Both Colgate and Unilever gain more than half of their revenue from emerging economies. P&G, on the other hand, only generates 40% of its revenue abroad, despite being the world's largest household product maker. Are emerging markets a threat to P&G's business, or an opportunity? How does P&G plan to conquer these markets?
Changing its approach towards emerging economies
P&G is famous for having a rich portfolio of well-recognized brands in the personal-care, beauty, grooming, health and fabric segments. As Morningstar notes, some of its brands are essential for retailers to bring more traffic to their stores and therefore enjoy privileged product positioning.
More than 20 of P&G's brands generate $1 billion or more in revenues per year and they are extremely popular. You can find Ariel laundry detergent or Duracell batteries practically everywhere. These brands are famous for their high quality.
However, despite the strength of its portfolio and its presence in more than 180 countries, P&G's performance in global markets is far from amazing. Global growth has roughly been 3% on a dollar basis for the past few years. Considering that there's an emerging middle-class in emerging economies, P&G could not only find a growth catalyst but also find high-profit situations abroad.
Colgate-Palmolive's performance in emerging markets has been outstanding. The company now owns 46% of the global oral care market. It's normal for the company to see organic sales rise in the double digits in Asia, Africa and South America. Wide distribution, coverage of rural areas, portfolio expansion and innovation, and strong marketing could be behind Colgate-Palmolive's success story in these economies.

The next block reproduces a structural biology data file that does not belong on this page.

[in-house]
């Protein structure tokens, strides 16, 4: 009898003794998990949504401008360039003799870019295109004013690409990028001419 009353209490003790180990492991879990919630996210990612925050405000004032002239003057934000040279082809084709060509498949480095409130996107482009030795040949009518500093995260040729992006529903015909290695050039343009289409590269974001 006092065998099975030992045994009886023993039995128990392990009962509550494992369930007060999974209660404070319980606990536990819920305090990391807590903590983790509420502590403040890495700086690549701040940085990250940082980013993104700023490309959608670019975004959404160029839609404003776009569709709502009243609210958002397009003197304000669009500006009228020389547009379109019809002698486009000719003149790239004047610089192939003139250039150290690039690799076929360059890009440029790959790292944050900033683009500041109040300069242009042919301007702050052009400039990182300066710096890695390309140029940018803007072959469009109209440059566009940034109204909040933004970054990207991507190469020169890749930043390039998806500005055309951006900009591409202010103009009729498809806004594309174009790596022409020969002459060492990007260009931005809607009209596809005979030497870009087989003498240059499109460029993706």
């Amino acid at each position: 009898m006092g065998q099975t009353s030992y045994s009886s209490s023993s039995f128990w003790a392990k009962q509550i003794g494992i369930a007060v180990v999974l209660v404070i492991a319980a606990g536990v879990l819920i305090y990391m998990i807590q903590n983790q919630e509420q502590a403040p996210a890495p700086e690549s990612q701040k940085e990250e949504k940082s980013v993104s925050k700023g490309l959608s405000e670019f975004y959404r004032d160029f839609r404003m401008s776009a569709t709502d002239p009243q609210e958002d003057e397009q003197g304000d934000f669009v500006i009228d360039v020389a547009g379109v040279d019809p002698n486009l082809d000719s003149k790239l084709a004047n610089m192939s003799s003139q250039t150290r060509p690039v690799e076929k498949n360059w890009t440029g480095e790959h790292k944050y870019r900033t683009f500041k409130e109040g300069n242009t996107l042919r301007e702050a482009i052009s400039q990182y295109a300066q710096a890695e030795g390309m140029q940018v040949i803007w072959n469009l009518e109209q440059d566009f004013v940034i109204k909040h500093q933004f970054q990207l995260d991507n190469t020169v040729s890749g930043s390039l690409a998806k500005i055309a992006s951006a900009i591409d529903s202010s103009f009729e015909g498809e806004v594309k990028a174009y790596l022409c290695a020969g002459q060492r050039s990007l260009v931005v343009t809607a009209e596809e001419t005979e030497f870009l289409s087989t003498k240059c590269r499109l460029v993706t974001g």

Unilever has also taken advantage of emerging economies to boost its revenue. The company not only focuses on creating an efficient global supply chain and distribution network, but also on product localization and non-traditional marketing to achieve its global objectives.
For example, its Axe male grooming product line has conquered the world thanks to its innovative and sometimes controversial marketing campaigns. Axe's management used social media in 2010 to promote its products. Its marketing team is engaged in constant sociological study in order to keep its video ads updated for the latest trends among young men. More importantly, Axe's presentation, bottle size, and pricing change enormously according to geographic location.
P&G's marketing efforts have been labeled by Dean Crutchfield, a branding consultant, as "old school" and "too traditional."
In terms of global expansion, P&G's old strategy involved an "all-in" focus on rapid expansion.
The good news is that at the beginning of 2013, P&G decided to narrow its global scope. It now focuses on 10 emerging economies that included Brazil, China, South Africa, Mexico, Nigeria, and Poland. By narrowing its scope, P&G became better at localizing its marketing strategies. Some examples include building a diaper plant in China to meet the growing demand for baby-care products, promoting single-blade razors in India -- where men worry more about getting cut -- and the launch of ecologically friendly Ariel 3-in-1 pods in Europe.
Final Foolish thoughts
P&G's new approach toward emerging markets has started to pay off. In the latest quarter, P&G's organic sales grew 8% in developing markets. This was well above the 2% figure in the US market. Furthermore, the fact that Unilever reported weak top-line performance in the same quarter suggests that a meaningful proportion of consumers in emerging economies could be shifting from Unilever's products to P&G. Overall, the company's level of understanding of the global consumer seems to be rising.
Considering that global revenue only represents 40% of P&G's total revenues, a successful emerging market strategy could become a massive growth catalyst.
Adrian Campos has no position in any stocks mentioned. The Motley Fool recommends Procter & Gamble. Try any of our Foolish newsletter services free for 30 days. We Fools may not all hold the same opinions, but we all believe that considering a diverse range of insights makes us better investors. The Motley Fool has a disclosure policy.